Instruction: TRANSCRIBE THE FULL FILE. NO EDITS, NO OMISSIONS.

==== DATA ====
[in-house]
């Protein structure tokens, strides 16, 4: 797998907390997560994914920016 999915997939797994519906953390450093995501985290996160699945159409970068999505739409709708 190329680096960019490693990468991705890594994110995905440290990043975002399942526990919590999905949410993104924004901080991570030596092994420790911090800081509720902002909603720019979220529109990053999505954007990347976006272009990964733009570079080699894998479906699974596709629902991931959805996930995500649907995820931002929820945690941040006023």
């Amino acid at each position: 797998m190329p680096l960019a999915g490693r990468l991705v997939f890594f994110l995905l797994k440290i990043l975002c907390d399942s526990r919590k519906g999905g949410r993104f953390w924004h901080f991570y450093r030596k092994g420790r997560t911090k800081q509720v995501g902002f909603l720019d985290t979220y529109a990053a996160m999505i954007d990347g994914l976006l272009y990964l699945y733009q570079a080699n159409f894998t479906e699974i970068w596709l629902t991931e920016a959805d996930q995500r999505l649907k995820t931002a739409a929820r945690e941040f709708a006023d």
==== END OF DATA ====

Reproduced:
[in-house]
């Protein structure tokens, strides 16, 4: 797998907390997560994914920016 999915997939797994519906953390450093995501985290996160699945159409970068999505739409709708 190329680096960019490693990468991705890594994110995905440290990043975002399942526990919590999905949410993104924004901080991570030596092994420790911090800081509720902002909603720019979220529109990053999505954007990347976006272009990964733009570079080699894998479906699974596709629902991931959805996930995500649907995820931002929820945690941040006023």
């Amino acid at each position: 797998m190329p680096l960019a999915g490693r990468l991705v997939f890594f994110l995905l797994k440290i990043l975002c907390d399942s526990r919590k519906g999905g949410r993104f953390w924004h901080f991570y450093r030596k092994g420790r997560t911090k800081q509720v995501g902002f909603l720019d985290t979220y529109a990053a996160m999505i954007d990347g994914l976006l272009y990964l699945y733009q570079a080699n159409f894998t479906e699974i970068w596709l629902t991931e920016a959805d996930q995500r999505l649907k995820t931002a739409a929820r945690e941040f709708a006023d």